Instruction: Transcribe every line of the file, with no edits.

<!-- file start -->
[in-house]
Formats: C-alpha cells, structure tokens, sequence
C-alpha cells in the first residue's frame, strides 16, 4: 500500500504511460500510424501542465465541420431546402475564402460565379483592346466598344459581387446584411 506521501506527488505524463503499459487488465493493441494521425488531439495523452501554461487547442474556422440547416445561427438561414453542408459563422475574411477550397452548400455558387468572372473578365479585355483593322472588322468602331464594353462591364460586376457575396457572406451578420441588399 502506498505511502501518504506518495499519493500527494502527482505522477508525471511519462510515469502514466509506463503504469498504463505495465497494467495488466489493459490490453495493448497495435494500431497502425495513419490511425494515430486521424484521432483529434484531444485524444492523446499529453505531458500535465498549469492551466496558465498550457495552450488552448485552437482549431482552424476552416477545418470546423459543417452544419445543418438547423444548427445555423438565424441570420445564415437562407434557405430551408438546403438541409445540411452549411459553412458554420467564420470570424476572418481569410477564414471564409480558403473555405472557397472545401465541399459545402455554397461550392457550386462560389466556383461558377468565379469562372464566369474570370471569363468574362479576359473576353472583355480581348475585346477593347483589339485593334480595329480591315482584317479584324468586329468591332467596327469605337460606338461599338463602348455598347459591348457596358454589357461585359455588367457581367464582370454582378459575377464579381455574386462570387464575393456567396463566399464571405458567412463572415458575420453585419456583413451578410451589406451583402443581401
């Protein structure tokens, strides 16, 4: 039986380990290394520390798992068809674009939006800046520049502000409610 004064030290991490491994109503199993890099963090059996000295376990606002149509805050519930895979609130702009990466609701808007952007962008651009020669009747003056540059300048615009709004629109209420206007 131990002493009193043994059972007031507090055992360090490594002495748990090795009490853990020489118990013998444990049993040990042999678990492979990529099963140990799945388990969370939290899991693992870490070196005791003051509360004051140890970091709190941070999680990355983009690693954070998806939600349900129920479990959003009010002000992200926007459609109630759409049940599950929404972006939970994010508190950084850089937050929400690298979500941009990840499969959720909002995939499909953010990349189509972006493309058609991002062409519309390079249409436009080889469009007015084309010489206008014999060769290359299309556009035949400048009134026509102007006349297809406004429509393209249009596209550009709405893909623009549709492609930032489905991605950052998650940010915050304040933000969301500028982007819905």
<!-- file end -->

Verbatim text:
[in-house]
Formats: C-alpha cells, structure tokens, sequence
C-alpha cells in the first residue's frame, strides 16, 4: 500500500504511460500510424501542465465541420431546402475564402460565379483592346466598344459581387446584411 506521501506527488505524463503499459487488465493493441494521425488531439495523452501554461487547442474556422440547416445561427438561414453542408459563422475574411477550397452548400455558387468572372473578365479585355483593322472588322468602331464594353462591364460586376457575396457572406451578420441588399 502506498505511502501518504506518495499519493500527494502527482505522477508525471511519462510515469502514466509506463503504469498504463505495465497494467495488466489493459490490453495493448497495435494500431497502425495513419490511425494515430486521424484521432483529434484531444485524444492523446499529453505531458500535465498549469492551466496558465498550457495552450488552448485552437482549431482552424476552416477545418470546423459543417452544419445543418438547423444548427445555423438565424441570420445564415437562407434557405430551408438546403438541409445540411452549411459553412458554420467564420470570424476572418481569410477564414471564409480558403473555405472557397472545401465541399459545402455554397461550392457550386462560389466556383461558377468565379469562372464566369474570370471569363468574362479576359473576353472583355480581348475585346477593347483589339485593334480595329480591315482584317479584324468586329468591332467596327469605337460606338461599338463602348455598347459591348457596358454589357461585359455588367457581367464582370454582378459575377464579381455574386462570387464575393456567396463566399464571405458567412463572415458575420453585419456583413451578410451589406451583402443581401
């Protein structure tokens, strides 16, 4: 039986380990290394520390798992068809674009939006800046520049502000409610 004064030290991490491994109503199993890099963090059996000295376990606002149509805050519930895979609130702009990466609701808007952007962008651009020669009747003056540059300048615009709004629109209420206007 131990002493009193043994059972007031507090055992360090490594002495748990090795009490853990020489118990013998444990049993040990042999678990492979990529099963140990799945388990969370939290899991693992870490070196005791003051509360004051140890970091709190941070999680990355983009690693954070998806939600349900129920479990959003009010002000992200926007459609109630759409049940599950929404972006939970994010508190950084850089937050929400690298979500941009990840499969959720909002995939499909953010990349189509972006493309058609991002062409519309390079249409436009080889469009007015084309010489206008014999060769290359299309556009035949400048009134026509102007006349297809406004429509393209249009596209550009709405893909623009549709492609930032489905991605950052998650940010915050304040933000969301500028982007819905």